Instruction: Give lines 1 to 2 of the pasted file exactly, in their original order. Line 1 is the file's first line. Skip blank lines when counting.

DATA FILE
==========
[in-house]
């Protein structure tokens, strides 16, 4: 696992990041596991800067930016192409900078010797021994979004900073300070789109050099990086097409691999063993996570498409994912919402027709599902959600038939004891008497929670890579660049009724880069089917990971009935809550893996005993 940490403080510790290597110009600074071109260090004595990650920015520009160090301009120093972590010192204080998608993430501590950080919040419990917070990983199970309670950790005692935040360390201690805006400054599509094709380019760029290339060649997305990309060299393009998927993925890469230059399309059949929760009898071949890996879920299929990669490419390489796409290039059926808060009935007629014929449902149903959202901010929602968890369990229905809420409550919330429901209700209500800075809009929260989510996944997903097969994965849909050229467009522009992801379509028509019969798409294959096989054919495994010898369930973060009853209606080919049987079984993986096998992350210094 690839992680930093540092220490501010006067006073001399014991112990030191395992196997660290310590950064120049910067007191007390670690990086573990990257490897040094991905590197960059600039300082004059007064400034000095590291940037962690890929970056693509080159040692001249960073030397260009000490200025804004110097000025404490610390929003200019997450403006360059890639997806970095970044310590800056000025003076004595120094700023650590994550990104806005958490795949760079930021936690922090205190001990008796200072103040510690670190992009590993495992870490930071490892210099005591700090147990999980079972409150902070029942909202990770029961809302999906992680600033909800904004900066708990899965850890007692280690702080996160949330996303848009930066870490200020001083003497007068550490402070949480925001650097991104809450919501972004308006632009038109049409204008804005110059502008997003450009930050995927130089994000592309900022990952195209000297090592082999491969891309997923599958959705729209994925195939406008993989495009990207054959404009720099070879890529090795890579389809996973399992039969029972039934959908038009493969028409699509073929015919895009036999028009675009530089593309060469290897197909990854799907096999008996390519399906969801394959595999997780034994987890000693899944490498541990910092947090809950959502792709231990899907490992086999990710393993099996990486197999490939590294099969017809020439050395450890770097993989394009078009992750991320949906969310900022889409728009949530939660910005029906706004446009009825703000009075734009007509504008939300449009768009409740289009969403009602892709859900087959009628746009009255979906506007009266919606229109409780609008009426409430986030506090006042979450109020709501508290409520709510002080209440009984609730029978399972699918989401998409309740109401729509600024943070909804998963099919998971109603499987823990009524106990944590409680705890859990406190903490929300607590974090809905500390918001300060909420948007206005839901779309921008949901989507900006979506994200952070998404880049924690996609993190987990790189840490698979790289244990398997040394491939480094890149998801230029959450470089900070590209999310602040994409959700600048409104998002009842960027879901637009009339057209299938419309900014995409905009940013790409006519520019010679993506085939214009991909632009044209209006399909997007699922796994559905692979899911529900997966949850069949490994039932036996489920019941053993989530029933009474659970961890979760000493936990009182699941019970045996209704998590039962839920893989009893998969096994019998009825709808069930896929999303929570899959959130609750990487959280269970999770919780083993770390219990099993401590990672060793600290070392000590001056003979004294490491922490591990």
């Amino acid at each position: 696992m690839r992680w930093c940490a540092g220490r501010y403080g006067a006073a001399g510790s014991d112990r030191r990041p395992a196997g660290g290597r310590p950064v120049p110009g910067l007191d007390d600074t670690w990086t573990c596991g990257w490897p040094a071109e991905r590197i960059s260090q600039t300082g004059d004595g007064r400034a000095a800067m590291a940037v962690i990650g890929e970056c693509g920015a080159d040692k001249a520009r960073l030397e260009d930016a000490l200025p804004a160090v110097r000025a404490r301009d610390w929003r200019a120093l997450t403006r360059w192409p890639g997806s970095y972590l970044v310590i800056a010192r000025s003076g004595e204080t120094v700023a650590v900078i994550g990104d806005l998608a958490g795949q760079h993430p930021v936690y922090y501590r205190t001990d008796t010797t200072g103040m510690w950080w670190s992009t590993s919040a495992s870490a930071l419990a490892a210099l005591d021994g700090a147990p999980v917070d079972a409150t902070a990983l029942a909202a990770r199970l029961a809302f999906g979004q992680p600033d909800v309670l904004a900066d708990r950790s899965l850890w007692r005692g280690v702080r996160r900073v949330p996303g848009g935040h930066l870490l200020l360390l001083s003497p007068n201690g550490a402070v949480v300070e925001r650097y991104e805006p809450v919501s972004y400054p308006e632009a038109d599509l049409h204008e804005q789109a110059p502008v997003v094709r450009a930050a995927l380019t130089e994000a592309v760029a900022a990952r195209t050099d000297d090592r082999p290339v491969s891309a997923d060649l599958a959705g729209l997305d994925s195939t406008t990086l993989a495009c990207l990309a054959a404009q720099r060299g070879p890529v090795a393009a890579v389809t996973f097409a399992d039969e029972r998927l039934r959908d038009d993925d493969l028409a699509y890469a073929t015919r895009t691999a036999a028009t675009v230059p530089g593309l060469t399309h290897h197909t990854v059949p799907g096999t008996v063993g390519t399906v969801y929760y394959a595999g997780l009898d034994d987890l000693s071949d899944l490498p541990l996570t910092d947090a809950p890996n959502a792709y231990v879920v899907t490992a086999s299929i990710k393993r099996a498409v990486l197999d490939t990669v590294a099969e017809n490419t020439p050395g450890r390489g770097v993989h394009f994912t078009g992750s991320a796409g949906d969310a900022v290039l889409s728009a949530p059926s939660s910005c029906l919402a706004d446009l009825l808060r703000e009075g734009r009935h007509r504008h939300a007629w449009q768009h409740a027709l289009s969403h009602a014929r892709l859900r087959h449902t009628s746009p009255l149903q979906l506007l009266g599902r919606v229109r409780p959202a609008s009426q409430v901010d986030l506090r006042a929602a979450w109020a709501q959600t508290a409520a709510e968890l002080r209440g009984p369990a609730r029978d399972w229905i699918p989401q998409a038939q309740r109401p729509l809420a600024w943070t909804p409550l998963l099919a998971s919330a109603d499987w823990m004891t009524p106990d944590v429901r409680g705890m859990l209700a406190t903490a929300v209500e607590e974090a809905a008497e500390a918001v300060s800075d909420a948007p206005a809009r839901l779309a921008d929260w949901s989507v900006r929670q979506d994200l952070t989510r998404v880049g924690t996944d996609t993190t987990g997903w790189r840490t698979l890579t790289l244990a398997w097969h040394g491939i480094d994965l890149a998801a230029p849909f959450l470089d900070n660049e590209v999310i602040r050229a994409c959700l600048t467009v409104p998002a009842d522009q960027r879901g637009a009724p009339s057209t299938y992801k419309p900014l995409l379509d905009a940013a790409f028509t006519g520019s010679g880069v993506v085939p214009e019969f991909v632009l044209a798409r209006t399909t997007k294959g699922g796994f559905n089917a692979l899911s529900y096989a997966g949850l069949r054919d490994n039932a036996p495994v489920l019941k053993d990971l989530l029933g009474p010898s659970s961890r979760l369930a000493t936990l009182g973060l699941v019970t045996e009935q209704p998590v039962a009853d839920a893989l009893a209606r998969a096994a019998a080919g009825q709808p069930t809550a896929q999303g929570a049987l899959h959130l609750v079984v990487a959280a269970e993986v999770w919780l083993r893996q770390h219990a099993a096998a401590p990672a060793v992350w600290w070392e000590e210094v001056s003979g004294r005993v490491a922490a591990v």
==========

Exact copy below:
[in-house]
């Protein structure tokens, strides 16, 4: 696992990041596991800067930016192409900078010797021994979004900073300070789109050099990086097409691999063993996570498409994912919402027709599902959600038939004891008497929670890579660049009724880069089917990971009935809550893996005993 940490403080510790290597110009600074071109260090004595990650920015520009160090301009120093972590010192204080998608993430501590950080919040419990917070990983199970309670950790005692935040360390201690805006400054599509094709380019760029290339060649997305990309060299393009998927993925890469230059399309059949929760009898071949890996879920299929990669490419390489796409290039059926808060009935007629014929449902149903959202901010929602968890369990229905809420409550919330429901209700209500800075809009929260989510996944997903097969994965849909050229467009522009992801379509028509019969798409294959096989054919495994010898369930973060009853209606080919049987079984993986096998992350210094 690839992680930093540092220490501010006067006073001399014991112990030191395992196997660290310590950064120049910067007191007390670690990086573990990257490897040094991905590197960059600039300082004059007064400034000095590291940037962690890929970056693509080159040692001249960073030397260009000490200025804004110097000025404490610390929003200019997450403006360059890639997806970095970044310590800056000025003076004595120094700023650590994550990104806005958490795949760079930021936690922090205190001990008796200072103040510690670190992009590993495992870490930071490892210099005591700090147990999980079972409150902070029942909202990770029961809302999906992680600033909800904004900066708990899965850890007692280690702080996160949330996303848009930066870490200020001083003497007068550490402070949480925001650097991104809450919501972004308006632009038109049409204008804005110059502008997003450009930050995927130089994000592309900022990952195209000297090592082999491969891309997923599958959705729209994925195939406008993989495009990207054959404009720099070879890529090795890579389809996973399992039969029972039934959908038009493969028409699509073929015919895009036999028009675009530089593309060469290897197909990854799907096999008996390519399906969801394959595999997780034994987890000693899944490498541990910092947090809950959502792709231990899907490992086999990710393993099996990486197999490939590294099969017809020439050395450890770097993989394009078009992750991320949906969310900022889409728009949530939660910005029906706004446009009825703000009075734009007509504008939300449009768009409740289009969403009602892709859900087959009628746009009255979906506007009266919606229109409780609008009426409430986030506090006042979450109020709501508290409520709510002080209440009984609730029978399972699918989401998409309740109401729509600024943070909804998963099919998971109603499987823990009524106990944590409680705890859990406190903490929300607590974090809905500390918001300060909420948007206005839901779309921008949901989507900006979506994200952070998404880049924690996609993190987990790189840490698979790289244990398997040394491939480094890149998801230029959450470089900070590209999310602040994409959700600048409104998002009842960027879901637009009339057209299938419309900014995409905009940013790409006519520019010679993506085939214009991909632009044209209006399909997007699922796994559905692979899911529900997966949850069949490994039932036996489920019941053993989530029933009474659970961890979760000493936990009182699941019970045996209704998590039962839920893989009893998969096994019998009825709808069930896929999303929570899959959130609750990487959280269970999770919780083993770390219990099993401590990672060793600290070392000590001056003979004294490491922490591990």